by Katherine Faw
Published 2017 by MCD
$25.00 hardcover ISBN 978-0374279660

By Noah Sanders

There is a drum-like rhythm to Katherine Faw’s cold-hearted thriller, Ultraluminous, a repetitive pounding of stick to skin that builds bit by bit in speed and fervor, the tension drawing tighter and tighter until it implodes upon itself. In breathless, staccato paragraphs, Faw draws the world of K.—a high-end sex worker recently returned to New York from the Middle East—and her interactions with a quartet of ultra-rich clients. The reader is given little about K. aside from her profession and the robotic way she interacts with the world and the men she sleeps with. She is a jumble of broken glass insides held just barely in place by the strange, almost inhuman repetition of her life. The book is purposefully repetitive, similar scenes of sex and drug use played over and over again, a pattern of self-abuse subtly altered over the course of the book as K. slowly comes apart at the seams. Yet, Faw isn’t content to merely pull her character apart in glorious slow-motion, instead she injects a wavering line of mystery into the proceedings, a looming series of questions regarding K.’s past and what her ultimate goal, if any, actually is. The mystery does add a sense of urgency, but in the end, as the story jumps the tracks and everything gets suddenly bigger and brighter, the simple beauty of K.’s sluggish unwinding is lost in all the clamor.

K. is more than a creature of habit, she is a woman made real by simple, mundane order. She fucks a different man each week for money, she eats cheap Duane Reade sushi, she snorts a certain number of bags of heroin, and in the cracks between she attempts to exist as a real person. She is obsessed with patterns—in dancing, on her nails, in the men she sleeps with—because containing herself within a tightly structured way of living allows her some conceit that she actually exists. If K. performs these tasks she’s given herself—eat, drink, fuck, sleep—then she has choices, and if she choices she’s still alive. “In my life, I have choices,” K. says, “Everything is going fine.”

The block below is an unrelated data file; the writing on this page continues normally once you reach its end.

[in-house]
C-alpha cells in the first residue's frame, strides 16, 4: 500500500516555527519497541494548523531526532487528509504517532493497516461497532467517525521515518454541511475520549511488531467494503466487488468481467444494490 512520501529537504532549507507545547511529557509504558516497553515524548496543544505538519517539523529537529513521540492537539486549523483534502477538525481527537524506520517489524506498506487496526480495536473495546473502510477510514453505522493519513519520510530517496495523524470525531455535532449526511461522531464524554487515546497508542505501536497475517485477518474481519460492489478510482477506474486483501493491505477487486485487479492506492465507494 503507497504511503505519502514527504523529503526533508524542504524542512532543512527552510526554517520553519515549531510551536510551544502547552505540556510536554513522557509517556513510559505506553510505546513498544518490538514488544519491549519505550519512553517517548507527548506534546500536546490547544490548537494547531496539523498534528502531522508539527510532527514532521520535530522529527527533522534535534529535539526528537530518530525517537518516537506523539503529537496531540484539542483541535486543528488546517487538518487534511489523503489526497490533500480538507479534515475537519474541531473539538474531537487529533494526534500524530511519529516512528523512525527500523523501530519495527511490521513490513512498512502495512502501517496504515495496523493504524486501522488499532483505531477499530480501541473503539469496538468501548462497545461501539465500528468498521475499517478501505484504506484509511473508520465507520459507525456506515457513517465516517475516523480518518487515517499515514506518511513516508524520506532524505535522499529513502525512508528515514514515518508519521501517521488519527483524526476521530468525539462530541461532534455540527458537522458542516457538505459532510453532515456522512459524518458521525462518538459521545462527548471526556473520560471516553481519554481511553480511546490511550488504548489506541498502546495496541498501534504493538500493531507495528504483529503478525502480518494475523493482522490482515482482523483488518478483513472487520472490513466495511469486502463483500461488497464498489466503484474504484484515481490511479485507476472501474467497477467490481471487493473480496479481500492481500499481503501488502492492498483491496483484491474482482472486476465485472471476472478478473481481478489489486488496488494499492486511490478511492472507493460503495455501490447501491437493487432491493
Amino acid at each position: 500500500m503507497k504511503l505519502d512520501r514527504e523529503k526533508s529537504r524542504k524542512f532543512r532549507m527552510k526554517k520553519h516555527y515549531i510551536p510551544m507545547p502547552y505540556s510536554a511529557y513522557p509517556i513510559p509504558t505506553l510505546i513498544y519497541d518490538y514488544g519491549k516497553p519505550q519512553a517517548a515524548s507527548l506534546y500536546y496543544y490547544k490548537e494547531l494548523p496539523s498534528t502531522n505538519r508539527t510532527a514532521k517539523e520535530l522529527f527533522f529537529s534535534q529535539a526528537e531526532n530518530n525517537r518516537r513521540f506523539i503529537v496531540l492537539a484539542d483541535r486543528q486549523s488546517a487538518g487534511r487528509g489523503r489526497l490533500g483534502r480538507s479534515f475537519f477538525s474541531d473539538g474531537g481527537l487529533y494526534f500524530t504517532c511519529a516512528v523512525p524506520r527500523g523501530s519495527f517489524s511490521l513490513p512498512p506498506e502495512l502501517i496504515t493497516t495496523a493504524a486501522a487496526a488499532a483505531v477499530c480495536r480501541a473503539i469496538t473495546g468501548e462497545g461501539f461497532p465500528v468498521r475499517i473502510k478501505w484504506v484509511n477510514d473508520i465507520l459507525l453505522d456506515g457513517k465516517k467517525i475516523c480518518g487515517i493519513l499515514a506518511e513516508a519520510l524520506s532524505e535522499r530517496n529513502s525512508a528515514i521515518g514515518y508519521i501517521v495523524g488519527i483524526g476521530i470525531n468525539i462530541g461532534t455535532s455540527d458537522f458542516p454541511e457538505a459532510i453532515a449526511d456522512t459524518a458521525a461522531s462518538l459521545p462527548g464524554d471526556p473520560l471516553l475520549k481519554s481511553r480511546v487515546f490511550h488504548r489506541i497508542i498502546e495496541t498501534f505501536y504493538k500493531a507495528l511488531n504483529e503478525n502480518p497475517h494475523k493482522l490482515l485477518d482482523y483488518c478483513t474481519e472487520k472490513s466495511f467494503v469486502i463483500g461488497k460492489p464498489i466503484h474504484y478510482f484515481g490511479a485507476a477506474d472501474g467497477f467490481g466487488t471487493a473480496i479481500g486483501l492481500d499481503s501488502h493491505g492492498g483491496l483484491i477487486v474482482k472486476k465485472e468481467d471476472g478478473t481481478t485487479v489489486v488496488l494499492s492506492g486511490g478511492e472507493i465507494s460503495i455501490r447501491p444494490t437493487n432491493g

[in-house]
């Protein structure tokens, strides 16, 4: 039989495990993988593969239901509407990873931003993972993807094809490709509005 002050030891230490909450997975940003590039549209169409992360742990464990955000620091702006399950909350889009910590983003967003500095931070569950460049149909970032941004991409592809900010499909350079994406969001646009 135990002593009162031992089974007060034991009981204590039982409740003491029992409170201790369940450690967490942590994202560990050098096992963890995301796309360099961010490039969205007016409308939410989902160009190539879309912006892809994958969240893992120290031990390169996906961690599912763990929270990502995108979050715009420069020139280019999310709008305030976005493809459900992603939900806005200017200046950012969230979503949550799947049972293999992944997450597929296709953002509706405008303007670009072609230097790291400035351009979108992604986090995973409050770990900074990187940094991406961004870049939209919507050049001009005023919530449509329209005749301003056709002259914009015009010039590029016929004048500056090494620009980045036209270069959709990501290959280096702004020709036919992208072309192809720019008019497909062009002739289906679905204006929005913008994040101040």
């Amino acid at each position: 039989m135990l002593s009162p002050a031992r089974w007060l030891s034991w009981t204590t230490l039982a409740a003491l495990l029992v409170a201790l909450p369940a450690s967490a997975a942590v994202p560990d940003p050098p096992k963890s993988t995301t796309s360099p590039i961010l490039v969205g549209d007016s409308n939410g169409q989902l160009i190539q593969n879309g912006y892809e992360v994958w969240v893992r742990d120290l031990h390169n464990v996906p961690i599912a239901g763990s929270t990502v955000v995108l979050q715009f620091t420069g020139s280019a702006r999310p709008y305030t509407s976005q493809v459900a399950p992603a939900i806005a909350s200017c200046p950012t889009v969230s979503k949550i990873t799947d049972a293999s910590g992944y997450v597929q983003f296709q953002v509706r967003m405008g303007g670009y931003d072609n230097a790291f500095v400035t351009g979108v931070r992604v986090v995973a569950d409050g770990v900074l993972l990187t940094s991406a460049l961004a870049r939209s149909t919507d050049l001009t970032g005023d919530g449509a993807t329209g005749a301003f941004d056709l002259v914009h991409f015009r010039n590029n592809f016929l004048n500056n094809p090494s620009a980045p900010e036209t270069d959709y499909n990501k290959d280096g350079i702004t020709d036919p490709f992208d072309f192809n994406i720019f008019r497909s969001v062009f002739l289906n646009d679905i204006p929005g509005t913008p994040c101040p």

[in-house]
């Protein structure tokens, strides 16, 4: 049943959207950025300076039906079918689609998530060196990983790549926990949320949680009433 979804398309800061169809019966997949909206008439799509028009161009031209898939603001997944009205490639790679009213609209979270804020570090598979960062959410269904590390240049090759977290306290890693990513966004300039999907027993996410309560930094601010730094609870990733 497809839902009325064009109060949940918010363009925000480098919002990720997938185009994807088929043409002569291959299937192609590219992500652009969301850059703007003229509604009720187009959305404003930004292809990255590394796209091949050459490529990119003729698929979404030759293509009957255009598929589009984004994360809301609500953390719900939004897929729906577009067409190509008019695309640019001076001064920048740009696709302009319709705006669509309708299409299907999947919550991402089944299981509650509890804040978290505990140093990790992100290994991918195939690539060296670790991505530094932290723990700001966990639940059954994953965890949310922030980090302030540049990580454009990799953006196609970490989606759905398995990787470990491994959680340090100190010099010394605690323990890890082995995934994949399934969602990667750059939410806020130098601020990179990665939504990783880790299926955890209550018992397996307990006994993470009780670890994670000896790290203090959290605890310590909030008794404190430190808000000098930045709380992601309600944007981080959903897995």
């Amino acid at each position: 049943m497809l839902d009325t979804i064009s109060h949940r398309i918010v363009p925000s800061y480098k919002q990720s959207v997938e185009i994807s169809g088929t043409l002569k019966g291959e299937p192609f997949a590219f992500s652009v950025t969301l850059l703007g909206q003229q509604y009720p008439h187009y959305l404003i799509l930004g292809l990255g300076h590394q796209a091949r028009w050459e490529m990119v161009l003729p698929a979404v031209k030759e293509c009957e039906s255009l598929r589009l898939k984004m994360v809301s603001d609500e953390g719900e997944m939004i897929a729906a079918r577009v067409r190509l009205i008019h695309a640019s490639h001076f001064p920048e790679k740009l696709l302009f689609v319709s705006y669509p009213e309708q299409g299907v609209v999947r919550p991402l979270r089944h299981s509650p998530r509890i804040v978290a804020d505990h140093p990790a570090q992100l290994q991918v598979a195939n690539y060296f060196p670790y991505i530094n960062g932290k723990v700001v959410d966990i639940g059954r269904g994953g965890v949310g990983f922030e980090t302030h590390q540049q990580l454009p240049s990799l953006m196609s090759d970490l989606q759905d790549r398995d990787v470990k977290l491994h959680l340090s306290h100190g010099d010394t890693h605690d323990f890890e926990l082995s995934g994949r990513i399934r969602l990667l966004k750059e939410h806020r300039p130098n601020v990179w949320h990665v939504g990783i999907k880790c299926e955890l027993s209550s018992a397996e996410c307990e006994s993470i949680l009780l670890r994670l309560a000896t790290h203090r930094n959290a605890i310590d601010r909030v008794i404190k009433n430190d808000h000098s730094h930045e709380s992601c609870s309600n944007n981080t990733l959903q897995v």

This is a book rife with intense sexual experience, but Faw doesn’t ever sugar-coat it, doesn’t add even a lick of romance to the proceedings. Sex for K. is a way of giving up her control, of becoming a reflection of whomever she’s sleeping with at the time, throwing her own will out the window and fully giving herself up. None of her lovers have names, merely descriptions, as if giving them human attributes would reflect back on her, forcing her to engage in the emotional side of her being. She sets rules for each of her lovers, routines and patterns that dictate the sex they have, but as K. begins to fall apart, the rules breakdown and the sexual episodes become stranger, more violent. K. is defined by her routines—sexual or otherwise—and in the moments where she interacts outside of either element of her life, Faw writes as if K. is an alien, and the small details of life are strange, potentially wonderful moments held under glass. “I eat a plain slice on a bench beside two white-haired women who are bitching about their mailman, who steals packages,” K. says, “and I almost start crying.”

Faw’s ability to use repetition as a tool is beautiful thing to withhold. Though Ultraluminous hums along with a speed-addled sort of energy, faster and faster as the reader becomes attuned to the rhythm of K.’s world, Faw uses the pace, and her blunt style of writing to create a false sense of, albeit bizarre, security. K.’s patterns become ingrained in the reading experience and as Faw slowly subverts—slight breaks here, small tweaks there—the comfort starts to fray, and though it always seemed inevitable, the dissolution of the narrator’s life, her routine, becomes apparent in the most nerve-pounding of fashions. A sick sense of enjoyment is derived from not only experiencing the ordered chaos of K.’s life, but watching it fall apart. “There is no grand pattern,” K. realizes late in the book, “Only the small, negotiable, meaningless patterns I have created that have not kept me safe.”

If Faw was willing to simply chronicle K.’s attempts at holding herself together, this could be a gritty classic, a pitch black character study of a woman clawing at the walls in an attempt to stop her own decline. Faw’s unyielding writing style, her tight rein over the book’s pace is breathtaking, and K. is a fascinating character, but Faw stumbles when she starts trying to answer the questions of why and what comes next. The end of the book, twenty pages of violent reckoning, blows up the pattern, but it feels unnecessary, a garish extroverted end to a book that reads best when it resides solely in the mind of its engrossing protagonist.